Some European sow housing for the 21st century performed a useful second function in Germany recently, as a hospitality area to receive over 3,000 guests, when one of the country’s newest pig units opened its doors to visitors. The occasion was an “open house” before the new piglet-producing site stocked with animals and started operations.

It has been constructed by the Heberndorf Agrar farm co-operative in the Thüringen area of central Germany. The attraction to visitors of the open house was the chance to view a project that not only meets the latest European Union regulations on houses for sows, but also incorporates some interesting differences in technique.

For example, it uses liquid feeding both in the sow pens and in the piglet nursery. It diverts slurry to a biogas digester and will cut its energy costs further by having solar panels on the pig-house roof. Moreover, the farrowing section has been specially equipped for the fostering of surplus piglets from the larger litters expected now and in the future. Although the extra places involved represent an added cost, the owners calculate that this will be more than covered by the value of the additional piglets produced.

The site at Wurzbach has been given some 4,205 square metres of new housing that is nominally for a total of 851 sows from mating to weaning. Its production basis will be to have 21 groups, each of 34 sows - giving a total of 714 productive females without gilts and reserves. But the dimensions of the sections for insemination and pregnancy would suit a herd size equivalent to 37 sows per group. This relates to the provision of one special fostering pen for every eight farrowing places in the maternity compartment, effectively increasing the group size by almost 9%.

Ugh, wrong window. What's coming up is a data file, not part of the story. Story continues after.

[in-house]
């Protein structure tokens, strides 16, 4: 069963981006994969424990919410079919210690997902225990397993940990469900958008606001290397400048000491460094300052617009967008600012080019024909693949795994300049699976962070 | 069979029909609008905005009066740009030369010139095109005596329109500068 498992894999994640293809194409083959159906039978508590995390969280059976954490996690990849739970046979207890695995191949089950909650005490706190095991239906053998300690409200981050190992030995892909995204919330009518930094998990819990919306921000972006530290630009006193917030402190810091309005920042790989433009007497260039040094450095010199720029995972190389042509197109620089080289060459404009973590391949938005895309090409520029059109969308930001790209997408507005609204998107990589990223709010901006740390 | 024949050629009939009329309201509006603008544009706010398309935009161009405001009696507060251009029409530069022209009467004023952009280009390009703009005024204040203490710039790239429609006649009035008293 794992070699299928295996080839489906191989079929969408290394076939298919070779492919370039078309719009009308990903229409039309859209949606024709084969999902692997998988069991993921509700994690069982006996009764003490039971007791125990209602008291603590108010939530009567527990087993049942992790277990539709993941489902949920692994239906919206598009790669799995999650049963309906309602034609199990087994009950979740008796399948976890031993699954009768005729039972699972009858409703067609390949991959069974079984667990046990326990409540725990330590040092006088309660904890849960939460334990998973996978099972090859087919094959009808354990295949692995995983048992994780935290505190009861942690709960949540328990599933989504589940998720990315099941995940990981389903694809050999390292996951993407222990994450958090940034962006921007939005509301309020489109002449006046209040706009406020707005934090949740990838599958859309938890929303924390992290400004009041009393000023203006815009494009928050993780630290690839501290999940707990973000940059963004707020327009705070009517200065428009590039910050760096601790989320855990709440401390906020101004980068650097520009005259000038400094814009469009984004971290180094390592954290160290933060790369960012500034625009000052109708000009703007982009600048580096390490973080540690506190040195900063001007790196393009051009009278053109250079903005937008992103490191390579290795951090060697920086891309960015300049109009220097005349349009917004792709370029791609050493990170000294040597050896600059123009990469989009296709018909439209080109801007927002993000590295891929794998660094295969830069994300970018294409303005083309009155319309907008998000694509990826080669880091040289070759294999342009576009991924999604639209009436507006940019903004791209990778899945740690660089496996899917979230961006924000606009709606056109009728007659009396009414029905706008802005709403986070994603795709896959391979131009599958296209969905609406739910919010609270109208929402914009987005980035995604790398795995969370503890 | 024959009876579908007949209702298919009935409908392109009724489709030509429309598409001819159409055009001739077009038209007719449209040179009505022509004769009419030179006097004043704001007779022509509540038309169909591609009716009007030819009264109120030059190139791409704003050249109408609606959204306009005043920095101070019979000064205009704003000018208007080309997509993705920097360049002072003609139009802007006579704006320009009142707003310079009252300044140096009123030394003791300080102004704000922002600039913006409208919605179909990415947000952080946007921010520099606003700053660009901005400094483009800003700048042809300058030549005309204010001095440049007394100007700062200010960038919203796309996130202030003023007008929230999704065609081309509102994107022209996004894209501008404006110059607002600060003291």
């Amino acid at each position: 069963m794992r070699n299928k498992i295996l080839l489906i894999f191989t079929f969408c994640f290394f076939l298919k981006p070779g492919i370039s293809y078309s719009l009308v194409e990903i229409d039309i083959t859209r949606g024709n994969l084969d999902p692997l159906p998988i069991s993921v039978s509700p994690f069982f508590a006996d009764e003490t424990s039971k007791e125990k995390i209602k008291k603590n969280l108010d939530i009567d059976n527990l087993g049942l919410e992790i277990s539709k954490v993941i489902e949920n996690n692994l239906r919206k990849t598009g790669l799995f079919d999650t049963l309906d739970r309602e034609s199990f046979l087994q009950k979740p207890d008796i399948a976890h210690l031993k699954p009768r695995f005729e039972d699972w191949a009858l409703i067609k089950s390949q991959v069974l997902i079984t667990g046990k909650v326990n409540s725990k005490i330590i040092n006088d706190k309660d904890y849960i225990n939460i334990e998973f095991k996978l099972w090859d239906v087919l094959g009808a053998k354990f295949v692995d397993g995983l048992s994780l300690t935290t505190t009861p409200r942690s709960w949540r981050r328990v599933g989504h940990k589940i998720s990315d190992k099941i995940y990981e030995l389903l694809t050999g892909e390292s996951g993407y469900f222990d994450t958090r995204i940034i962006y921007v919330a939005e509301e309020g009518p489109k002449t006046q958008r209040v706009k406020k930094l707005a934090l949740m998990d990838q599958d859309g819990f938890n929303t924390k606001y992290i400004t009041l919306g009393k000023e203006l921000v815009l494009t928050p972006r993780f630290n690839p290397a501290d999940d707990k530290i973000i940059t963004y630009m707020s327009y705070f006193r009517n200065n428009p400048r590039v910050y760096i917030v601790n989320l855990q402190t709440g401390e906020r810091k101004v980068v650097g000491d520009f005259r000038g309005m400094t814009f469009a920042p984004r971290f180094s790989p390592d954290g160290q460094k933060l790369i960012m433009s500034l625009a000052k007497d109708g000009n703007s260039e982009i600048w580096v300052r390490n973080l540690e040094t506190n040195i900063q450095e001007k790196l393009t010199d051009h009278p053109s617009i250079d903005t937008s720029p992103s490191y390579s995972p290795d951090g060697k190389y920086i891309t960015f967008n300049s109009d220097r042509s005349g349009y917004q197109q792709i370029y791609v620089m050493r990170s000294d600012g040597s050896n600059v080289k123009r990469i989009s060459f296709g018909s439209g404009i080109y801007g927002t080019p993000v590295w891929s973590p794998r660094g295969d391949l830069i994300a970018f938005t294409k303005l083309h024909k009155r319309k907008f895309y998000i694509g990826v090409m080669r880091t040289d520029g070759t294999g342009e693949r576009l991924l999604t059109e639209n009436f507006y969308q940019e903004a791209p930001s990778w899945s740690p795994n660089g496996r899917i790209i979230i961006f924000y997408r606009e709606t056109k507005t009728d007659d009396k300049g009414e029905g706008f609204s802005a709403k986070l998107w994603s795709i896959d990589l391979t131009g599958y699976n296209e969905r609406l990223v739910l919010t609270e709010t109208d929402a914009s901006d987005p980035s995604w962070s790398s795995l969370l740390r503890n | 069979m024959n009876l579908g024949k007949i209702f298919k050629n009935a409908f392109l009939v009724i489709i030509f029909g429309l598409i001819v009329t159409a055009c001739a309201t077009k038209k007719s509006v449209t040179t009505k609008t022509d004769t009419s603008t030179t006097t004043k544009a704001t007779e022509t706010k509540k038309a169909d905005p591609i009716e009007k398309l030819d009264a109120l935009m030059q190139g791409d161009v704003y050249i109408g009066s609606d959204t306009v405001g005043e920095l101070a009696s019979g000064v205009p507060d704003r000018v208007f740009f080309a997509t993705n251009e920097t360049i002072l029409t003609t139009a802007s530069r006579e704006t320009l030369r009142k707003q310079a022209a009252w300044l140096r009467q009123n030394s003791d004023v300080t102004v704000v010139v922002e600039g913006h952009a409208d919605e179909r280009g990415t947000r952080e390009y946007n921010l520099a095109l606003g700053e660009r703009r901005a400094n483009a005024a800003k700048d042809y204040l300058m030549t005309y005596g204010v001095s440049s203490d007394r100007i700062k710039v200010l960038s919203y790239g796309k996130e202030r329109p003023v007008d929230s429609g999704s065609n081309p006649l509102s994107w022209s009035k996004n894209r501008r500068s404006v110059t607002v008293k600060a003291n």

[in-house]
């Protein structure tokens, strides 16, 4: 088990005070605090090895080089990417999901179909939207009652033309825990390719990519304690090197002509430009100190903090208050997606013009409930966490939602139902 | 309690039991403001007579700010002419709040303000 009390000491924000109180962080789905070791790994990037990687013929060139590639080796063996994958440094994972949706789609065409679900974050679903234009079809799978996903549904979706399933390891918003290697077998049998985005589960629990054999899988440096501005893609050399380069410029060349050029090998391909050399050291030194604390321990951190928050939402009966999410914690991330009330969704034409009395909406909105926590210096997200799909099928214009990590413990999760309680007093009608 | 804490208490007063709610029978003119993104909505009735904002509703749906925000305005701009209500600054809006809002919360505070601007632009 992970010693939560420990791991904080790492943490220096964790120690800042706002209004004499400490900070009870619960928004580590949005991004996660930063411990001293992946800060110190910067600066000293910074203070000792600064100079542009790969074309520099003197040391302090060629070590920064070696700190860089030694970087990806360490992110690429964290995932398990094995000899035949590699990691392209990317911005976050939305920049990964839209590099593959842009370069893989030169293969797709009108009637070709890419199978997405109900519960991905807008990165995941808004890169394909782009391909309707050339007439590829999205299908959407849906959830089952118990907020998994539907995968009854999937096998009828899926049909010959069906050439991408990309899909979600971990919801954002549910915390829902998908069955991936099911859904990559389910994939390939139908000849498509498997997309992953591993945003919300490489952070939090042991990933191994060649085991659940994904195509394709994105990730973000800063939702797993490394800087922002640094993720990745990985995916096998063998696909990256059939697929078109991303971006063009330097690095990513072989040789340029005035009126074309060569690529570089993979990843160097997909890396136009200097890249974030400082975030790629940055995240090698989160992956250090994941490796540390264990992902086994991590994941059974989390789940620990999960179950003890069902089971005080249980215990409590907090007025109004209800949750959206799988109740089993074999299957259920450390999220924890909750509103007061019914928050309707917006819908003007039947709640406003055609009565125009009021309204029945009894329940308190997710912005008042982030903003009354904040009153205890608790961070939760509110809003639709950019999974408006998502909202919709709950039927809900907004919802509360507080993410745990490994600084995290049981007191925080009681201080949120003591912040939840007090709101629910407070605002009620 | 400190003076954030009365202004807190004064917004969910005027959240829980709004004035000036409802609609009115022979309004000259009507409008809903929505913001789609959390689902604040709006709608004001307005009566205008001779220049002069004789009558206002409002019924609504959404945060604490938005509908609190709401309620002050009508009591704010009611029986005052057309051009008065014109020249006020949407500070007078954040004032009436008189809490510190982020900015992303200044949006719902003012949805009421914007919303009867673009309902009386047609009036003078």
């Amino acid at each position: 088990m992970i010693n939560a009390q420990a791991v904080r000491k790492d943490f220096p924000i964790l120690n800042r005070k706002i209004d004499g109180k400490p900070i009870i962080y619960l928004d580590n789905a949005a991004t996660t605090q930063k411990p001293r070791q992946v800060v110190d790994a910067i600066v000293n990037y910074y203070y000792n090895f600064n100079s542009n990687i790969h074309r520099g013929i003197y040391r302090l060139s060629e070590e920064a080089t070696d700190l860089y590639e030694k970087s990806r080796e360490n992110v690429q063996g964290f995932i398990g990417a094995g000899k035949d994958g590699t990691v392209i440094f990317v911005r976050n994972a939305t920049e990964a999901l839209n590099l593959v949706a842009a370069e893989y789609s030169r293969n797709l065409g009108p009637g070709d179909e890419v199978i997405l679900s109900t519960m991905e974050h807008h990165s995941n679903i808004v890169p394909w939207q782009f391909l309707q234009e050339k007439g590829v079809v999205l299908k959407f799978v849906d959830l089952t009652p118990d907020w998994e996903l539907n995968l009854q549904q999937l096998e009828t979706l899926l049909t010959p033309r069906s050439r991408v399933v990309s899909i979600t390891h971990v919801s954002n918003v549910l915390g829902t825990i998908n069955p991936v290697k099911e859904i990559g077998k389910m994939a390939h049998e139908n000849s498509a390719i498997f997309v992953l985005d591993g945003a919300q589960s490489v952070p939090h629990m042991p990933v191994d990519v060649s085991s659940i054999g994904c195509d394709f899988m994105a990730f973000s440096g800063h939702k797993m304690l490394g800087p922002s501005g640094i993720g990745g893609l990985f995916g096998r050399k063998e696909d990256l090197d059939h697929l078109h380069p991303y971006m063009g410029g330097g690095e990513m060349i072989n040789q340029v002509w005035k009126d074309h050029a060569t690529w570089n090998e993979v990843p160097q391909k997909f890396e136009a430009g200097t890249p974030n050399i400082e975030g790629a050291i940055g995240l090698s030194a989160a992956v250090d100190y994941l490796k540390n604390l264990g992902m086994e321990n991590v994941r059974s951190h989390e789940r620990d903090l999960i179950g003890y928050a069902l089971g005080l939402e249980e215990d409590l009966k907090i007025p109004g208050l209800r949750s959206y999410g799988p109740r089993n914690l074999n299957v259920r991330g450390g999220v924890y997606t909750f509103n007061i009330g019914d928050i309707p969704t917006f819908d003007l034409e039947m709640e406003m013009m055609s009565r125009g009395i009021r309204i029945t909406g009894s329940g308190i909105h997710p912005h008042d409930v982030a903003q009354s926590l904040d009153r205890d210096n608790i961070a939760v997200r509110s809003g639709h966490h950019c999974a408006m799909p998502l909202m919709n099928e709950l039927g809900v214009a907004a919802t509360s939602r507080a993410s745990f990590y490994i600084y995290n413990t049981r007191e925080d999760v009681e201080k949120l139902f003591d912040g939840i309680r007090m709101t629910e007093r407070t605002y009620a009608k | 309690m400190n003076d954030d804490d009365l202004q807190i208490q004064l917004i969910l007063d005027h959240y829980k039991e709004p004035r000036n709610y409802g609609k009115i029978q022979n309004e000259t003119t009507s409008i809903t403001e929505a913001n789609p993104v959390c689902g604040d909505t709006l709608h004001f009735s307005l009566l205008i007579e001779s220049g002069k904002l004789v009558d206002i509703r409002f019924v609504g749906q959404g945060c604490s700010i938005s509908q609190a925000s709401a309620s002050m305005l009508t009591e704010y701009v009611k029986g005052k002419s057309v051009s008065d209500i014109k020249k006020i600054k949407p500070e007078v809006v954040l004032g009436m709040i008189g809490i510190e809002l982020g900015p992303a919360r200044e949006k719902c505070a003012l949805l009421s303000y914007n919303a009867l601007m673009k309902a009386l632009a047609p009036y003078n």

There is an expectation of weaning around 28 pigs per sow/year through the use of Danish genetics. A Danish influence also is obvious in the equipment chosen, which has been supplied by Graakjaer GmbH, German subsidiary of Denmark’s AP Company. For the sows, it has gone into a building that is divided into three main sections. The middle one contains 255 places, mainly in the form of single stalls with three group pens, and acts primarily as the insemination area. It stands between the segments for pregnancy and for farrowing.


Meeting the latest European regulations, the capacity for 384 sows in gestation is provided by a series of group yards equipped with electronic sow feeding stations. A separate station provides ESF training for two pens of gilts. The farrowing section at the opposite end of the building holds five rooms of 34 primary pens plus those for fostering purposes.

Weaned piglets are moved through a short connecting corridor into the nursery, where the eight compartments share the same type of warm-water under floor heating mats employed in the farrowing rooms. Every nursery chamber has 12 pens and there are 30-35 piglets per pen, so there is a total of 395 animals per compartment while the full house holds 3,160 pigs.

The Heberndorf co-op already operates accommodation for over 6000 slaughter pigs, manager Reinhard Telle explained to the open day’s visitors. In the past, however, it had to buy the piglets to fill these finishing pens. Such purchases will no longer be necessary because the addition of the sow complex makes a closed system that is completely self-sufficient.

There can also be a crossover of techniques. The finishing unit is wet-fed with a Weda multi-phase system and this experience can now be applied to the liquid feeding of sows. Adding piglet production also increases supplies of manure for the existing 360kW biogas plant that takes slurry every two weeks through a pressurized pipe from the channels under the concrete slats of the pen floors.